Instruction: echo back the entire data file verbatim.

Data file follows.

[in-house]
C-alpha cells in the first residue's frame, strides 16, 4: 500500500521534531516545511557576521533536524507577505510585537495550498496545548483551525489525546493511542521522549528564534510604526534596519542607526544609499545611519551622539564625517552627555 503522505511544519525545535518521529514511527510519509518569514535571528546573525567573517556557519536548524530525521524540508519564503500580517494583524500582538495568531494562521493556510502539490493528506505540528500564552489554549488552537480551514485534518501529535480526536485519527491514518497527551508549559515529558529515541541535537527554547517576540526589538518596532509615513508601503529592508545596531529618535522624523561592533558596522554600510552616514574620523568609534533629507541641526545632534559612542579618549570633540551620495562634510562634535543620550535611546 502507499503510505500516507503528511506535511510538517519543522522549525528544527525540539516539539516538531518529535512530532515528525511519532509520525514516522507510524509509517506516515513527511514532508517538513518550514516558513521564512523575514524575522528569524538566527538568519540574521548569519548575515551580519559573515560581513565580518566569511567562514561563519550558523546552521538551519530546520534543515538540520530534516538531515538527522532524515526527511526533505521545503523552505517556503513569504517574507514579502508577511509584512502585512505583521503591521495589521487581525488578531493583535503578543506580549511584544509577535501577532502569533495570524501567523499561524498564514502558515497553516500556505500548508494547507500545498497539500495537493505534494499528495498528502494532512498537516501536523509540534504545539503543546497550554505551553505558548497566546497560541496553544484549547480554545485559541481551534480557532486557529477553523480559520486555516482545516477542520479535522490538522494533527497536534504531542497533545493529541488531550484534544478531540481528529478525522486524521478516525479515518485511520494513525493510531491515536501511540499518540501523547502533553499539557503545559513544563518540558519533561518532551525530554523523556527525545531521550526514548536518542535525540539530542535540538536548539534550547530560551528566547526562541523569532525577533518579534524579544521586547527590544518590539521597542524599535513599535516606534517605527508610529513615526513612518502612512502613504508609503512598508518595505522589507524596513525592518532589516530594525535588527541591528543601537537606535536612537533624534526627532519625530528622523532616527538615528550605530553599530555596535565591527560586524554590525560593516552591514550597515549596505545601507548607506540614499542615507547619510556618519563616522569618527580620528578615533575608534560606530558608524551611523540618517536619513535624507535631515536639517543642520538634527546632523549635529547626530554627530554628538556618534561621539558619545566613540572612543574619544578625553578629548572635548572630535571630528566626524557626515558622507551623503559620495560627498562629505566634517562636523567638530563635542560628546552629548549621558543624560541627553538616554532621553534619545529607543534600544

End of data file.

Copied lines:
[in-house]
C-alpha cells in the first residue's frame, strides 16, 4: 500500500521534531516545511557576521533536524507577505510585537495550498496545548483551525489525546493511542521522549528564534510604526534596519542607526544609499545611519551622539564625517552627555 503522505511544519525545535518521529514511527510519509518569514535571528546573525567573517556557519536548524530525521524540508519564503500580517494583524500582538495568531494562521493556510502539490493528506505540528500564552489554549488552537480551514485534518501529535480526536485519527491514518497527551508549559515529558529515541541535537527554547517576540526589538518596532509615513508601503529592508545596531529618535522624523561592533558596522554600510552616514574620523568609534533629507541641526545632534559612542579618549570633540551620495562634510562634535543620550535611546 502507499503510505500516507503528511506535511510538517519543522522549525528544527525540539516539539516538531518529535512530532515528525511519532509520525514516522507510524509509517506516515513527511514532508517538513518550514516558513521564512523575514524575522528569524538566527538568519540574521548569519548575515551580519559573515560581513565580518566569511567562514561563519550558523546552521538551519530546520534543515538540520530534516538531515538527522532524515526527511526533505521545503523552505517556503513569504517574507514579502508577511509584512502585512505583521503591521495589521487581525488578531493583535503578543506580549511584544509577535501577532502569533495570524501567523499561524498564514502558515497553516500556505500548508494547507500545498497539500495537493505534494499528495498528502494532512498537516501536523509540534504545539503543546497550554505551553505558548497566546497560541496553544484549547480554545485559541481551534480557532486557529477553523480559520486555516482545516477542520479535522490538522494533527497536534504531542497533545493529541488531550484534544478531540481528529478525522486524521478516525479515518485511520494513525493510531491515536501511540499518540501523547502533553499539557503545559513544563518540558519533561518532551525530554523523556527525545531521550526514548536518542535525540539530542535540538536548539534550547530560551528566547526562541523569532525577533518579534524579544521586547527590544518590539521597542524599535513599535516606534517605527508610529513615526513612518502612512502613504508609503512598508518595505522589507524596513525592518532589516530594525535588527541591528543601537537606535536612537533624534526627532519625530528622523532616527538615528550605530553599530555596535565591527560586524554590525560593516552591514550597515549596505545601507548607506540614499542615507547619510556618519563616522569618527580620528578615533575608534560606530558608524551611523540618517536619513535624507535631515536639517543642520538634527546632523549635529547626530554627530554628538556618534561621539558619545566613540572612543574619544578625553578629548572635548572630535571630528566626524557626515558622507551623503559620495560627498562629505566634517562636523567638530563635542560628546552629548549621558543624560541627553538616554532621553534619545529607543534600544